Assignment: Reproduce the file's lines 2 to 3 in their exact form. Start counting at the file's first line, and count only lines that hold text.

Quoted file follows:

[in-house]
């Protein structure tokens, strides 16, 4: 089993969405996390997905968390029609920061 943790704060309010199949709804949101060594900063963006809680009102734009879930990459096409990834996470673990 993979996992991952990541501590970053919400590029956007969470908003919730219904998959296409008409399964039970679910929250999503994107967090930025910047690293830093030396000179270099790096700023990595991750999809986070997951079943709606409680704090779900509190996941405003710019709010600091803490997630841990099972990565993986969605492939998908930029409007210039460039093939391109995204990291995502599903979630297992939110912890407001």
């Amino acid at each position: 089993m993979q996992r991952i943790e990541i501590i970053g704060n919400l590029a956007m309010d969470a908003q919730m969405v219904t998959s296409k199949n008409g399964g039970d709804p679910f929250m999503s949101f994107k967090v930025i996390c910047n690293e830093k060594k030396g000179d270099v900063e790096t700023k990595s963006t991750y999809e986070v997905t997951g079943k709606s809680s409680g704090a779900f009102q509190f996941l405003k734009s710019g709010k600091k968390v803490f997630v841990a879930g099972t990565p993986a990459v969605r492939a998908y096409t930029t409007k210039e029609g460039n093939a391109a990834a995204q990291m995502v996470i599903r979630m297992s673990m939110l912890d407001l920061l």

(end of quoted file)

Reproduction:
């Protein structure tokens, strides 16, 4: 089993969405996390997905968390029609920061 943790704060309010199949709804949101060594900063963006809680009102734009879930990459096409990834996470673990 993979996992991952990541501590970053919400590029956007969470908003919730219904998959296409008409399964039970679910929250999503994107967090930025910047690293830093030396000179270099790096700023990595991750999809986070997951079943709606409680704090779900509190996941405003710019709010600091803490997630841990099972990565993986969605492939998908930029409007210039460039093939391109995204990291995502599903979630297992939110912890407001």
């Amino acid at each position: 089993m993979q996992r991952i943790e990541i501590i970053g704060n919400l590029a956007m309010d969470a908003q919730m969405v219904t998959s296409k199949n008409g399964g039970d709804p679910f929250m999503s949101f994107k967090v930025i996390c910047n690293e830093k060594k030396g000179d270099v900063e790096t700023k990595s963006t991750y999809e986070v997905t997951g079943k709606s809680s409680g704090a779900f009102q509190f996941l405003k734009s710019g709010k600091k968390v803490f997630v841990a879930g099972t990565p993986a990459v969605r492939a998908y096409t930029t409007k210039e029609g460039n093939a391109a990834a995204q990291m995502v996470i599903r979630m297992s673990m939110l912890d407001l920061l």